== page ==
16. TAGI 'The Arabidopsis Genome Initiative': Analysis of the genome sequence of the flowering plant Arabidopsis thaliana. Nature. 2000, 408: 796-815.View ArticleGoogle Scholar
  17. Meksem K, Shultz J, Tebbji F, Jamai A, Henrich J, Kranz H, Arenz M, Schlueter T, Ishihara H, Jyothi LN, Zhang HB, Lightfoot DA: A bacterial artificial chromosome based physical map of the Ustilago maydis genome. Genome/Génome. 2005, 48: 207-216.View ArticlePubMedGoogle Scholar
  18. Singh NK, Raghuvanshi S, Srivastava SK, Gaur A, Pal AK, Dalal V, Singh A, Ghazi IA, Bhargav A, Yadav M, Dixit A, Batra K, Gaikwad K, Sharma TR, Mohanty A, Bharti AK, Kapur A, Gupta V, Kumar D, Vij S, Vydianathan R, Khurana P, Sharma S, McCombie WR, Messing J, Wing R, Sasaki T, Khurana P, Mohapatra T, Khurana JP, Tyagi AK: Sequence analysis of the long arm of rice chromosome 11 for rice-wheat synteny. Funct Integr Genomics. 2004, 4: 102-117.View ArticlePubMedGoogle Scholar
  19. Seng TJ, Ichimura K, Liu L, Tingby O, Pearson DM, Collins VP: Complex chromosome 22 rearrangements in astrocytic tumors identified using microsatellite and chromosome 22 tile path array analysis. Genes Chromosomes Cancer. 2005, 43: 181-193.View ArticlePubMedGoogle Scholar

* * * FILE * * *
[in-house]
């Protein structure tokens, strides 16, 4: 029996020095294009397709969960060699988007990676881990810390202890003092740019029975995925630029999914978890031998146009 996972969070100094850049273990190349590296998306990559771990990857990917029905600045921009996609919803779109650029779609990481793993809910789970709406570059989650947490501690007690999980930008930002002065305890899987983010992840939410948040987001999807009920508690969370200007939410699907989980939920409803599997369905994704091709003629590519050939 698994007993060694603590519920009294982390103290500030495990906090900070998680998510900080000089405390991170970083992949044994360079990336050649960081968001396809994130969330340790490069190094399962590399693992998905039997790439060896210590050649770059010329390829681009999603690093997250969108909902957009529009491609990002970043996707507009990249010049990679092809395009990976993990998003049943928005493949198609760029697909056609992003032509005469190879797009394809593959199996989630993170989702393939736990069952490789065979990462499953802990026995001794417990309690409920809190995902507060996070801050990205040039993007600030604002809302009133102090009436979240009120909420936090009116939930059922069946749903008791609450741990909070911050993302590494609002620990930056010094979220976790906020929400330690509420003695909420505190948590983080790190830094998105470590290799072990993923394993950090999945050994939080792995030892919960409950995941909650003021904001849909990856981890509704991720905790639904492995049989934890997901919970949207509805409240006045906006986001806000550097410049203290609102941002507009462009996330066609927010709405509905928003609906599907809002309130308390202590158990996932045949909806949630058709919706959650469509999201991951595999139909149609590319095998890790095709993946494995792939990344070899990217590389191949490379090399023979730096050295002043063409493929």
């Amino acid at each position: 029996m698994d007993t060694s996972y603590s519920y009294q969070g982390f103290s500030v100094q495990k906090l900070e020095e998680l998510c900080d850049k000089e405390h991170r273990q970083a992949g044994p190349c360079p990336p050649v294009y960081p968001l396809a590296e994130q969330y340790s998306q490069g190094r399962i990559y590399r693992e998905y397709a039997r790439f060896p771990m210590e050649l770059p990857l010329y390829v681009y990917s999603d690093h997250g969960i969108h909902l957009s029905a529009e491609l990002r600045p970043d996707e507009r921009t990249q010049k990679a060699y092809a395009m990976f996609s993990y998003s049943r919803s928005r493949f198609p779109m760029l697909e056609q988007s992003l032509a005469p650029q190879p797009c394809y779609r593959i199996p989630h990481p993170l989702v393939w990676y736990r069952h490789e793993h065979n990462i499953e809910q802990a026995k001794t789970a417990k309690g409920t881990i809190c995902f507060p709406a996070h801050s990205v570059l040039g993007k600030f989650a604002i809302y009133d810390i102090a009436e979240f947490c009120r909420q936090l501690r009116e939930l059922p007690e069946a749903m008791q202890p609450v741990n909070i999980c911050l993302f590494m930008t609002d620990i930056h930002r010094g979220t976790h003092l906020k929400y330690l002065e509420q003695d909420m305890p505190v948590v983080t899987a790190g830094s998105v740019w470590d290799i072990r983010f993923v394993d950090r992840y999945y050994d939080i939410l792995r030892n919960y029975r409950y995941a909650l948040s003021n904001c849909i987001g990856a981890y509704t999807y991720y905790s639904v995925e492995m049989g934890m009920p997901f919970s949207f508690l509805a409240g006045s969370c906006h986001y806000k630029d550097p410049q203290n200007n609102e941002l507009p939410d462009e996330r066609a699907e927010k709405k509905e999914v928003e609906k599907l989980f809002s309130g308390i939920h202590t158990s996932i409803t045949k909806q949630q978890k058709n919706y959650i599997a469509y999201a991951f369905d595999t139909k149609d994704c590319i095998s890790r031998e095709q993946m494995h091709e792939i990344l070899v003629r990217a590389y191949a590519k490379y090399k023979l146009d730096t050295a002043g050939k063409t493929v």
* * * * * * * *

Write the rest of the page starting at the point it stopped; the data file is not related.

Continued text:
20. Woodfine K, Fiegler H, Beare DM, Collins JE, McCann OT, Young BD, Debernardi S, Mott R, Dunham I, Carter NP: Replication timing of the human genome. Hum Mol Genet. 2004, 13: 191-202.View ArticlePubMedGoogle Scholar
  21. Kazi S, Bashir R, Shultz J, Lavu N, Lightfoot DA: Development and mapping of 1, 053 new microsatellite markers from the soybean sequence ready physical map. PAG XIII 2005, P141 and Theor Appl Genet. 2006, (in review).Google Scholar
  22. Wechter WP, Begum D, Presting G, Kim JJ, Wing RA, Kluepfel DA: Physical mapping, BAC-end sequence analysis, and marker tagging of the soilborne nematicidal bacterium, Pseudomonas synxantha BG33R. OMICS. 2002, 6: 11-21.View ArticlePubMedGoogle Scholar
  23. Shopinski K, Iqbal J, Afzal J, Shultz J, Lavu N, Lightfoot DA: A physical map for 202 defense gene families shows palepolyploid architecture in the soybean genome. PAG XIII 2005, P165 online Theor Appl Genet. 2006, (in review).Google Scholar
  24. Ashfield T, Bocian A, Held D: Genetic and physical localization of the soybean Rpg1-b disease resistance gene reveals a complex locus containing several tightly linked families of NBS-LRR genes. Mol Plant Microbe Interact. 2003, 16: 817-826.View ArticlePubMedGoogle Scholar